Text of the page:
$2 million shortfall at JTS

Guest post by Editor Man

Stewart Ain of the New York Jewish Week reports that the Jewish Theological Seminary is facing a $2 million budget shortfall:

Although the seminary hired two new senior faculty members this year — Evyatar Marienberg and Michelle Lynn-Sachs — it was made clear that a hiring freeze is now in effect and that adjuncts and those faculty who have contracts that end next year should not expect to be rehired.

In addition, the faculty was told that those earning more than $100,000 would not receive a cost of living increase or a raise next year. Those who earn less than $100,000 would receive a cost of living increase and a 2 percent raise, according to those who attended the meeting.

Elise Dowell, the seminary’s senior director of communications, said she did not attend the meeting but understood it was a “somber meeting in a respectful way.”

She said the steps proposed were “what any responsible administration would do.” Dowell stressed that there are “no plans for future cuts at this time,” but added: “We constantly review where we are, and to be financially responsible we will be looking at the institution at large and identifying ways to deal with the current economy.”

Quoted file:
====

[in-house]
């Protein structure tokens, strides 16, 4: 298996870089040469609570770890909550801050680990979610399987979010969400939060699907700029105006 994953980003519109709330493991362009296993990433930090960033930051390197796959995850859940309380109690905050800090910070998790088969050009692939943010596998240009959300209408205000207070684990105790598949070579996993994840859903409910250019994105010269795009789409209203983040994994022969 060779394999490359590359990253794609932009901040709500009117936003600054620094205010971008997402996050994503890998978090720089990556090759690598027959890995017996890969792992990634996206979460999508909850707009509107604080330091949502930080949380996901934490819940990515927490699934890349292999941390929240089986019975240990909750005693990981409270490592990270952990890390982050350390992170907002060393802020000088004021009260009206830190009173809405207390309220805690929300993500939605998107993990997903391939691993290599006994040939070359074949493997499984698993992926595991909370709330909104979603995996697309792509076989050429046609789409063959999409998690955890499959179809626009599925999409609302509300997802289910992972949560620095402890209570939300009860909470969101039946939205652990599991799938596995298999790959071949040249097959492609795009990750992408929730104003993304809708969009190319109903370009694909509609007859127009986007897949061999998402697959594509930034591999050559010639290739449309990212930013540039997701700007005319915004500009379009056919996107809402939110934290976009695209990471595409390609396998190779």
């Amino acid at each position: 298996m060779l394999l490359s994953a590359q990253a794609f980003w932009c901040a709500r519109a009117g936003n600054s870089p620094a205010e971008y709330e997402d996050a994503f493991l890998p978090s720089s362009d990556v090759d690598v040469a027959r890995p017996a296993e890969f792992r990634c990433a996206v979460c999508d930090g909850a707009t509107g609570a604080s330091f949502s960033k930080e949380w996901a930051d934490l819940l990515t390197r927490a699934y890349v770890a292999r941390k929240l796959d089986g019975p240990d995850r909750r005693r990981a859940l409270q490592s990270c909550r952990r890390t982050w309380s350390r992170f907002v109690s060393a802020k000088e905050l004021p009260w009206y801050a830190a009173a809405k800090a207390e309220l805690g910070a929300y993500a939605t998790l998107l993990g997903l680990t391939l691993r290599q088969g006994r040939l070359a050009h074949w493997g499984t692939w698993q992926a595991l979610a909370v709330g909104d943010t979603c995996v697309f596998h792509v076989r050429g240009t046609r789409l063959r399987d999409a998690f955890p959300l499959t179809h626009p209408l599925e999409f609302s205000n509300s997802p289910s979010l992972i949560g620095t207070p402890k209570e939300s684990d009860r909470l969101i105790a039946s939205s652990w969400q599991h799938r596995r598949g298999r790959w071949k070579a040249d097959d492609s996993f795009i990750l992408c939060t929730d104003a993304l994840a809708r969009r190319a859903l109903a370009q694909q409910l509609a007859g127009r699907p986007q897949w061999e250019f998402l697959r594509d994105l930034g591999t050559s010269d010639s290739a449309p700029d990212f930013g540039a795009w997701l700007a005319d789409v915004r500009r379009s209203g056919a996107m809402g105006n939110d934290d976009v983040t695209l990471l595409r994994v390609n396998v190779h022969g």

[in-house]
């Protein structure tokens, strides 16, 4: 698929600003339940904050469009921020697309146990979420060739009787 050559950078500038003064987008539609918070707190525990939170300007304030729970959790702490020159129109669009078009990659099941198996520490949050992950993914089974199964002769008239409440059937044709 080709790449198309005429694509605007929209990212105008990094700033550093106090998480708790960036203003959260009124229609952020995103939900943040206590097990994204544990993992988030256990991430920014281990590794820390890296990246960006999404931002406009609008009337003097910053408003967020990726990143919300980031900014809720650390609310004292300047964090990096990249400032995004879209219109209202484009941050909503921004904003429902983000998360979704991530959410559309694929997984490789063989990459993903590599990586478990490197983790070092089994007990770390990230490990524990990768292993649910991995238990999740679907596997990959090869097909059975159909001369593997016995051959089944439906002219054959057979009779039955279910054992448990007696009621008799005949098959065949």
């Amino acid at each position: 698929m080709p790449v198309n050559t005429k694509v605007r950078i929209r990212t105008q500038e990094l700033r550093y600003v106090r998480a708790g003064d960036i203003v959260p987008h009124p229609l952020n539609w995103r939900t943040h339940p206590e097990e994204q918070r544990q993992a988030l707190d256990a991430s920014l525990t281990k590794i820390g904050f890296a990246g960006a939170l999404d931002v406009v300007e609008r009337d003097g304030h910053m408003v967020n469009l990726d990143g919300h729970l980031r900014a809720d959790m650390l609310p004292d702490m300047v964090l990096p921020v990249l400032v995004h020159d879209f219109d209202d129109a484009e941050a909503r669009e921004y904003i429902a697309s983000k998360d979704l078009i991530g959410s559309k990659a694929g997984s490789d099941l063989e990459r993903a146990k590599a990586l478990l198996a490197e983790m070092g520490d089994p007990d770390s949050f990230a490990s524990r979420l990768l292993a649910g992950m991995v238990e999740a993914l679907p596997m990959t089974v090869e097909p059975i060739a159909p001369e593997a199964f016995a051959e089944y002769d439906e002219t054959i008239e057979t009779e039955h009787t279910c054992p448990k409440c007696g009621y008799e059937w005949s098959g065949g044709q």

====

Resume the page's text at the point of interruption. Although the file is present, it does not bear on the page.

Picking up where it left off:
Asked about the $2.2 million budget shortfall, Dowell would say only that the seminary would be taking “slightly over $2 million” from a “rainy day fund.”

The bleak economic picture comes at a time when the seminary is still searching for a development director to succeed Rabbi Carol Davidson, who recent left.

The article reviews the seminary’s mega-budget crisis from several years ago, and highlights the degree to which the institution has declined to share basic information about its finances:

Nor would Dowell disclose the size of the operating budget, how much money was in the “rainy day fund,” whether the seminary had ever tapped it before and whether it was different from the reserve fund from which the seminary borrowed millions just a few years ago.

Nor would Dowell disclose the size of the operating budget, how much money was in the “rainy day fund,” whether the seminary had ever tapped it before and whether it was different from the reserve fund from which the seminary borrowed millions just a few years ago.

In December 2004, The Jewish Week reported that the seminary was facing a debt of about $50 million, had imposed a hiring freeze and had to sell land at Amsterdam Avenue and 100th Street it had bought four years earlier for graduate housing. In addition, it sold two apartment buildings on 122nd Street adjacent to the campus that had been used to house students. Graduate students are now tenants there.

The seminary has been circumspect in its finances and it is not known whether all of the money borrowed from the reserve fund — estimates of the amount taken range from $26 million to $50 million — has been repaid.

As this story unfolds, it will be interesting to see if JTS Chancellor Arnie Eisen will be any more forthcoming about the financial details than his predecesspor, Rabbi Ismar Schorch, was.

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